What skin problems can be treated with IPL?
Intense Pulsed Light therapy is an excellent treatment options for a variety of skin care issue, most of which have to do with color:
- RED spots and vessels.
Broken capillaries, capillary hemangiomas (also called cherry hemangiomas), red vessels at the corners of the nose, and the flushing redness of rosacea are the most common examples.
- BLUE spots and vessels.
Nasal veins are by far the most common example of blue skin lesions that IPL can treat successfully.
- BROWN spots and freckles.
Sun spots, sun damage, and naturally occurring, long-standing, and unchanging freckles can be treated with IPL, and our signature treatment for these issues, The Sun Spot Series™, is the best way to treat them. Dark spots or patches that are not from sun exposure (hyper pigmentation), and freckles that are new or changing in appearance should never be treated with IPL, they should be examined by a physician.
What skin problems should NOT be treated with IPL?
IPL should never be used to treat the following conditions:
- Melasma. Melasma is a disorder of pigmentation in the deep layers of the skin that classically occurs for the first time in young women (20’s and 30’s) who are either pregnant or on birth control, which is why it is known as the “mask of pregnancy”. Dark patches appear on the cheeks, nose, and upper lip, and may severely worsen with sun exposure. Melasma can sometimes be difficult to distinguish from sun damage, so it is critically important to have a skin care consultation with a physician who is qualified to make the correct diagnosis. Treating melasma with IPL may lead to a worsening of the condition, much like sun exposure. Click here to learn more about treating melasma.
- Hyperpigmentation. Any dark spots or patches that are not due to sun exposure, or those that are found in dark skinned people, should not be treated with IPL. True hyper pigmentation has a variety of causes (eczema, surgical or burn scarring, acne scarring, melasma, just to name a few), none of which are appropriately treated with IPL. Click here to learn more about treating hyper pigmentation.
- Surgical or burn scars. Scars of all kinds will respond better to deep penetrating resurfacing lasers than they will to IPL. Click here to learn more about laser scar treatments.
- Moles or any unknown skin lesion. Any mole that is new, larger than normal, darker than normal, multi-colored, irregular, painful, itchy, or changing in appearance should never be treated with a laser of any kind. It should be examined by a physician as soon as possible.
- Hair Removal. IPL is often sold as a laser hair removal treatment at medi-spas and physician offices with inexperienced practitioners performing the treatments. Almost any laser will burn away fine hairs if the setting are high enough, this does not mean that the laser is an appropriate choice for laser hair removal. Hair removal requires a specific laser wavelength to be effective and safe, and IPL is not it. Furthermore, using IPL in an attempt to remove hair, especially on the body, can result in severe burns and/or permanent scarring, so make sure you are being treated by a physician who is experience with laser skin care like Dr. Vendemia.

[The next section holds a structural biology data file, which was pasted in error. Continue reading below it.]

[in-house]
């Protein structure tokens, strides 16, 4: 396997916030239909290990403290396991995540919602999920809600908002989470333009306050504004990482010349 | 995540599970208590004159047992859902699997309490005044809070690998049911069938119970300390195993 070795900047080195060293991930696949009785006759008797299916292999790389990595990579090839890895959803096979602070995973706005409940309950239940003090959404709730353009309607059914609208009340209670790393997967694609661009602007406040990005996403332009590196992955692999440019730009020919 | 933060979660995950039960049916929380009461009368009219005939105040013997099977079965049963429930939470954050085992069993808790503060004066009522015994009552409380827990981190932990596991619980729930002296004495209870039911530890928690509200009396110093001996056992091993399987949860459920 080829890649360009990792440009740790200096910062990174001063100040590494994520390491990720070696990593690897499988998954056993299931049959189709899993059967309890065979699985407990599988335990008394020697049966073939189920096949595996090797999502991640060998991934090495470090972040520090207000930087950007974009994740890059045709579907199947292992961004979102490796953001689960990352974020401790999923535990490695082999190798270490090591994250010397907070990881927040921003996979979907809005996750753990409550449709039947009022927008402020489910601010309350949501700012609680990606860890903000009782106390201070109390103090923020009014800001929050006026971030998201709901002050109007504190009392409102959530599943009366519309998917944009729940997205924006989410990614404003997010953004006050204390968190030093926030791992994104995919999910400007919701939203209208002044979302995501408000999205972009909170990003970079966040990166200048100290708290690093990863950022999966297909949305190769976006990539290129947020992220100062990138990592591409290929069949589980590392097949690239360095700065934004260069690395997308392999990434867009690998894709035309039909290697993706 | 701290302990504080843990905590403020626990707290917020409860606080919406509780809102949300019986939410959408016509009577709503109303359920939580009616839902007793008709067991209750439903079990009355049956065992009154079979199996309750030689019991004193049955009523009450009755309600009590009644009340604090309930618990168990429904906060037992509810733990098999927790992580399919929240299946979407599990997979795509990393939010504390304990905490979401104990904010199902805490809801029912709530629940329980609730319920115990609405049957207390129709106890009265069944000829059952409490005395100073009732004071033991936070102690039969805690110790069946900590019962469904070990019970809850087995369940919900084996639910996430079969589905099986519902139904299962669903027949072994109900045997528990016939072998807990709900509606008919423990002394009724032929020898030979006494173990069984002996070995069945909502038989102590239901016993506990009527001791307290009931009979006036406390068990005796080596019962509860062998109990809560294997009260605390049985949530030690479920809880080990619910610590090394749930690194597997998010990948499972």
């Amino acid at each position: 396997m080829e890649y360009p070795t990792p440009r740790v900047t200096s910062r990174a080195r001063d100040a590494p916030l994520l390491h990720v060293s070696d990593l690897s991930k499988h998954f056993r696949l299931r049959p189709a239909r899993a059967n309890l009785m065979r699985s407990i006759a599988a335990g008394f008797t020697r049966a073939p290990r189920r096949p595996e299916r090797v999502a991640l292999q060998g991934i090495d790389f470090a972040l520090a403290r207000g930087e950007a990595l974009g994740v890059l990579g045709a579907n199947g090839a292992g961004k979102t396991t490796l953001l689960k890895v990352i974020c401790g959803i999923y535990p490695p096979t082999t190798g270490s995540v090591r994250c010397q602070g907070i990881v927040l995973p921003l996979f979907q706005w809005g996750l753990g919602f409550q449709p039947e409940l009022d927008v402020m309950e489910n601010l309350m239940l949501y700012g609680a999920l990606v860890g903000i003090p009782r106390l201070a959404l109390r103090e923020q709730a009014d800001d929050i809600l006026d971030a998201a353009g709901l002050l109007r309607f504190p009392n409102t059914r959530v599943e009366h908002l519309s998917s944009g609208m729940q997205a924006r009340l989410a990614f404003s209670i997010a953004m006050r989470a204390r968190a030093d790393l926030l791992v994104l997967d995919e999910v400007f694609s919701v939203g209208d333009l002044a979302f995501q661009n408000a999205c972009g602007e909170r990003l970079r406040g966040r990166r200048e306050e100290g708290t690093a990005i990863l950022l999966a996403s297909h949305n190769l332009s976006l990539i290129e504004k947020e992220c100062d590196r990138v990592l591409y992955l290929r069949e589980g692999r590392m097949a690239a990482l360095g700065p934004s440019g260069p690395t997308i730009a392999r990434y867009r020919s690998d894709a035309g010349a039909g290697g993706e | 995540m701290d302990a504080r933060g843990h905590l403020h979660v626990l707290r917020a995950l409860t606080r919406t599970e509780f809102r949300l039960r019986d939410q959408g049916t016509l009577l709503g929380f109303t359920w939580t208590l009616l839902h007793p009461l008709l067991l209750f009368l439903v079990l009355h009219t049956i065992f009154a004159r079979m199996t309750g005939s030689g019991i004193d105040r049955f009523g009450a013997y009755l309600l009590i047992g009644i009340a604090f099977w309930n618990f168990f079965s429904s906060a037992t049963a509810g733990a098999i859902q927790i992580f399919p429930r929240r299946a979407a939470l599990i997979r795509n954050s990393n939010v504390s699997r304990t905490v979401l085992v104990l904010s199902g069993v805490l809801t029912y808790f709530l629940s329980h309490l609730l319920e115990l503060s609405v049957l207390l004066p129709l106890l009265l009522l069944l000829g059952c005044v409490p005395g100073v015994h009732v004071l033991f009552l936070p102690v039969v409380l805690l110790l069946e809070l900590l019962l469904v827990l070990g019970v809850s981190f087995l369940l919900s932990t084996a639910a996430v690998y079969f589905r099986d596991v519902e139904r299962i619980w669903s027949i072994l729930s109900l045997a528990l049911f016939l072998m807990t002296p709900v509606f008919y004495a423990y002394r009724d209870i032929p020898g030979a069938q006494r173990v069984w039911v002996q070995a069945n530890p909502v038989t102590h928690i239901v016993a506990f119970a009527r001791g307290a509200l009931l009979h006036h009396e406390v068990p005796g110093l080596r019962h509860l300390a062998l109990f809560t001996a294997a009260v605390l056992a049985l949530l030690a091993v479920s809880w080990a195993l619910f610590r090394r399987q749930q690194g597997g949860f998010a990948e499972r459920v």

- Skin Texture Problems. Textural issues like large pores, acne scars, and wrinkles will not be adequately treated with IPL. Click here to learn more about improving skin texture with fractional laser resurfacing.
How Does IPL Work?
IPL uses specific wavelengths of light in pulses of differing intensities that target melanin in sun spots and tanned skin, as well as hemoglobin in vascular lesions like broken capillaries, rosacea, and nasal vessels. The absorbed light causes just enough damage to these cells that the body will generate a healing response that results in the spot being resorbed by the body. Freckles and sun spots will darken temporarily after the treatment (the darkening is a sign of adequate light absorption), and then slowly lighten or flake off after a few days to a few weeks. Broken capillaries can sometimes disappear after a single treatment if enough light is absorbed, but will usually require a few treatments to completely collapse the offending vessel.
What Is Different about IPL Treatments at MAS?
Here at MAS, we believe in the power of good technology, and we pride ourselves in being knowledgeable about the newest and most effective devices.
IPL is essentially the older version of this technology. The newer, more effective version is called OPL, which stands for Optimized Pulsed Light. The biggest difference between OPL and IPL is that OPL targets pigments and hemoglobin much more specifically than IPL which minimizes the damage to the normal surrounding skin, and therefore also minimizes the downtime and risk of undesirable pigmentation changes in the normal skin. OPL is also capable of delivering higher energy pulses into pigments and vessels because it is more target specific, and this higher energy delivery can often translate into fewer treatments.